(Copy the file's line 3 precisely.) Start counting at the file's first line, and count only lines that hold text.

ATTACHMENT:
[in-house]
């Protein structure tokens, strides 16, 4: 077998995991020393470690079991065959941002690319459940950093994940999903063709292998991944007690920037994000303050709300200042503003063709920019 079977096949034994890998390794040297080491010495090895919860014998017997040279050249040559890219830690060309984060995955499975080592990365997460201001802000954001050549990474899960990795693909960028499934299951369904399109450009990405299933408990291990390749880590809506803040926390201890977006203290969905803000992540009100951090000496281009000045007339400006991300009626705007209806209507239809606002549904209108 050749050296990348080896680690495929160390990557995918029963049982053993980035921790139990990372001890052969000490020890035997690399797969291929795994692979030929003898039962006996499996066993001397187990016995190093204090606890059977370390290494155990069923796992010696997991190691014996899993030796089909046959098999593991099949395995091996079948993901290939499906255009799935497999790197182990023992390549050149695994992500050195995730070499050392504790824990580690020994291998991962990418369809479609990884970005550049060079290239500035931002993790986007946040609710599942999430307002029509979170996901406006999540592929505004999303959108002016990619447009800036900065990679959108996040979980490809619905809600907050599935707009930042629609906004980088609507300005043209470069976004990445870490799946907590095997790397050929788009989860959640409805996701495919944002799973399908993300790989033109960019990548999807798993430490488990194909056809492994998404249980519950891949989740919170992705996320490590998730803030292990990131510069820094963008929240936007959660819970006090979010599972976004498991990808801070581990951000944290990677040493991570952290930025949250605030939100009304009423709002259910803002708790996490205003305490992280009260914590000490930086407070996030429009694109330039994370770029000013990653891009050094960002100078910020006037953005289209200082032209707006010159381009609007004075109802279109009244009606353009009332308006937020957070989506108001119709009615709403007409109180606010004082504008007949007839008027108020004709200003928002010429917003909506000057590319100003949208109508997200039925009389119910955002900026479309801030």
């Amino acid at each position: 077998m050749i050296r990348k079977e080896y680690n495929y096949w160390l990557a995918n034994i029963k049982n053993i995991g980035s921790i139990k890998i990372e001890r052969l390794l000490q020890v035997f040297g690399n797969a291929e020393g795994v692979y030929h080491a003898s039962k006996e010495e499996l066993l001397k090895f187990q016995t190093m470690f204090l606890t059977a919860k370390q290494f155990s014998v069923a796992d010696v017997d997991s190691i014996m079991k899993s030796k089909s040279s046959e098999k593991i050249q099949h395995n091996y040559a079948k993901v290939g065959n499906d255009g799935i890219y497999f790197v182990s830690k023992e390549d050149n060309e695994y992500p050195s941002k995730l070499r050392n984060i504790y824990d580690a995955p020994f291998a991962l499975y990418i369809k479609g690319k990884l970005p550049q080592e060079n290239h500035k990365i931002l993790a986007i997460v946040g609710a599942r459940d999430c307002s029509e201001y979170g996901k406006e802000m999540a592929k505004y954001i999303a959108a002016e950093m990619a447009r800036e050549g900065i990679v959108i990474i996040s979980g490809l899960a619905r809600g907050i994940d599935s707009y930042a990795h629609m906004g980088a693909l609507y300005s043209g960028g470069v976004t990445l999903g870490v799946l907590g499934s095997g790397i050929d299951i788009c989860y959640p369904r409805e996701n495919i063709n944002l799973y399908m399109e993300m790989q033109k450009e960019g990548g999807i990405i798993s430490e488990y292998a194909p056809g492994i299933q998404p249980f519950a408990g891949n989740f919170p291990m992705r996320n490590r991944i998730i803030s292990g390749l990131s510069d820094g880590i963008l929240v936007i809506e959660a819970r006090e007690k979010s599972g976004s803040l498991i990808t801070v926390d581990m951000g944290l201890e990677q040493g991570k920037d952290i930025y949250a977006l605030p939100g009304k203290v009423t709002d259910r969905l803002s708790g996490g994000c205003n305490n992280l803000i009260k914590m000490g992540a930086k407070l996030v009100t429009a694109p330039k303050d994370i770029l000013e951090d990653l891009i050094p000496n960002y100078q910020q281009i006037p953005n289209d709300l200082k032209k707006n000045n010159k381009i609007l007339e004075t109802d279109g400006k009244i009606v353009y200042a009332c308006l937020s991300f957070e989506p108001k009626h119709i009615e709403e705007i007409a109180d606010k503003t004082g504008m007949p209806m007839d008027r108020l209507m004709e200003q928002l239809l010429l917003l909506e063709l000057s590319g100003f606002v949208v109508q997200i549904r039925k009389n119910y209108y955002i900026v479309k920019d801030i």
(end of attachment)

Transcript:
């Amino acid at each position: 077998m050749i050296r990348k079977e080896y680690n495929y096949w160390l990557a995918n034994i029963k049982n053993i995991g980035s921790i139990k890998i990372e001890r052969l390794l000490q020890v035997f040297g690399n797969a291929e020393g795994v692979y030929h080491a003898s039962k006996e010495e499996l066993l001397k090895f187990q016995t190093m470690f204090l606890t059977a919860k370390q290494f155990s014998v069923a796992d010696v017997d997991s190691i014996m079991k899993s030796k089909s040279s046959e098999k593991i050249q099949h395995n091996y040559a079948k993901v290939g065959n499906d255009g799935i890219y497999f790197v182990s830690k023992e390549d050149n060309e695994y992500p050195s941002k995730l070499r050392n984060i504790y824990d580690a995955p020994f291998a991962l499975y990418i369809k479609g690319k990884l970005p550049q080592e060079n290239h500035k990365i931002l993790a986007i997460v946040g609710a599942r459940d999430c307002s029509e201001y979170g996901k406006e802000m999540a592929k505004y954001i999303a959108a002016e950093m990619a447009r800036e050549g900065i990679v959108i990474i996040s979980g490809l899960a619905r809600g907050i994940d599935s707009y930042a990795h629609m906004g980088a693909l609507y300005s043209g960028g470069v976004t990445l999903g870490v799946l907590g499934s095997g790397i050929d299951i788009c989860y959640p369904r409805e996701n495919i063709n944002l799973y399908m399109e993300m790989q033109k450009e960019g990548g999807i990405i798993s430490e488990y292998a194909p056809g492994i299933q998404p249980f519950a408990g891949n989740f919170p291990m992705r996320n490590r991944i998730i803030s292990g390749l990131s510069d820094g880590i963008l929240v936007i809506e959660a819970r006090e007690k979010s599972g976004s803040l498991i990808t801070v926390d581990m951000g944290l201890e990677q040493g991570k920037d952290i930025y949250a977006l605030p939100g009304k203290v009423t709002d259910r969905l803002s708790g996490g994000c205003n305490n992280l803000i009260k914590m000490g992540a930086k407070l996030v009100t429009a694109p330039k303050d994370i770029l000013e951090d990653l891009i050094p000496n960002y100078q910020q281009i006037p953005n289209d709300l200082k032209k707006n000045n010159k381009i609007l007339e004075t109802d279109g400006k009244i009606v353009y200042a009332c308006l937020s991300f957070e989506p108001k009626h119709i009615e709403e705007i007409a109180d606010k503003t004082g504008m007949p209806m007839d008027r108020l209507m004709e200003q928002l239809l010429l917003l909506e063709l000057s590319g100003f606002v949208v109508q997200i549904r039925k009389n119910y209108y955002i900026v479309k920019d801030i």